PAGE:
This massive cyber-attack is a wake-up call for the services industry. Starting today, operations and businesses must regard data protection regulations with the utmost importance. Non-compliance will not only harm firms financially, but also expose them to brand dilution and business continuity risks.
Some of the key imperatives for enterprises operating in the ever-so-stringent data protection space include:
- Know and understand the data security laws under which your enterprise falls, especially those such as GDPR that have far reaching impacts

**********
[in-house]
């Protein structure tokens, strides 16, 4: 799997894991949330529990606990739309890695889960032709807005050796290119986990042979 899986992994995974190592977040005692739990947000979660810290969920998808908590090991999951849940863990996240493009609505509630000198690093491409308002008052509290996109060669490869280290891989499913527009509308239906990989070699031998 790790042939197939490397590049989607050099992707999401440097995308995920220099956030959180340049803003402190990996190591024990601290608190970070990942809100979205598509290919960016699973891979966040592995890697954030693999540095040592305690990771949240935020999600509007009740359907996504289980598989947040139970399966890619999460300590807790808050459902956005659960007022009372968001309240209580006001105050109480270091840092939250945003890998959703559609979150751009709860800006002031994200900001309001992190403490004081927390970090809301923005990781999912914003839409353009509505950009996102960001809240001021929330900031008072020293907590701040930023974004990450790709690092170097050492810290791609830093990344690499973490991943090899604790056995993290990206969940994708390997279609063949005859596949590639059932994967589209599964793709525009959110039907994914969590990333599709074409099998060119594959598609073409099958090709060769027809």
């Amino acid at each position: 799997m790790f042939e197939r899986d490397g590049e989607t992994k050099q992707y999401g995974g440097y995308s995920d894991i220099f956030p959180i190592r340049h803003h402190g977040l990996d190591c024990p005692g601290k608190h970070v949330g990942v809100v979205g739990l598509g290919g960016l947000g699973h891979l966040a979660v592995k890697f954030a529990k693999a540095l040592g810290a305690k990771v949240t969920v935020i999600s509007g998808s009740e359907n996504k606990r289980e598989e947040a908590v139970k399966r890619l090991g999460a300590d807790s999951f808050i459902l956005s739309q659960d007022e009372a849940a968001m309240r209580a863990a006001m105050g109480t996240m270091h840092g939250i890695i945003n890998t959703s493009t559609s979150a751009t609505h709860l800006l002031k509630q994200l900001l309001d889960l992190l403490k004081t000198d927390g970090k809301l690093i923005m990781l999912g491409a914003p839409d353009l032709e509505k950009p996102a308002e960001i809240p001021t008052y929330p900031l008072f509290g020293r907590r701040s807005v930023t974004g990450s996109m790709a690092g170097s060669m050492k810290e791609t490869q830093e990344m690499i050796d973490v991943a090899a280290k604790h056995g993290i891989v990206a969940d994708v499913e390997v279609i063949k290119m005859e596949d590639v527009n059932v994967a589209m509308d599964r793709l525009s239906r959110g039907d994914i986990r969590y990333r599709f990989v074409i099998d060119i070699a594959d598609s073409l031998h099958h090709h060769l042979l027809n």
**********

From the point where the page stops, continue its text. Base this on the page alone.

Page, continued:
- Redesign your business processes to incorporate privacy impact assessments to identify high risk processes
- Implement necessary changes in the contracts with third parties to incorporate the stricter requirements of consent
- Achieve process transformation to inculcate privacy by design; this includes risk exposure reduction by technological changes such as data minimization
- Appoint a Data Protection Officer to align the business goals with data protection requirements
- Make suitable changes in contracting and governance practices to ensure adequate emphasis on data protection
To learn more about the strategic impact of the EU GDPR on the global services industry, please read our recently released viewpoint on GDPR: “EU GDPR: Is There a Silver Lining to the Disruption.”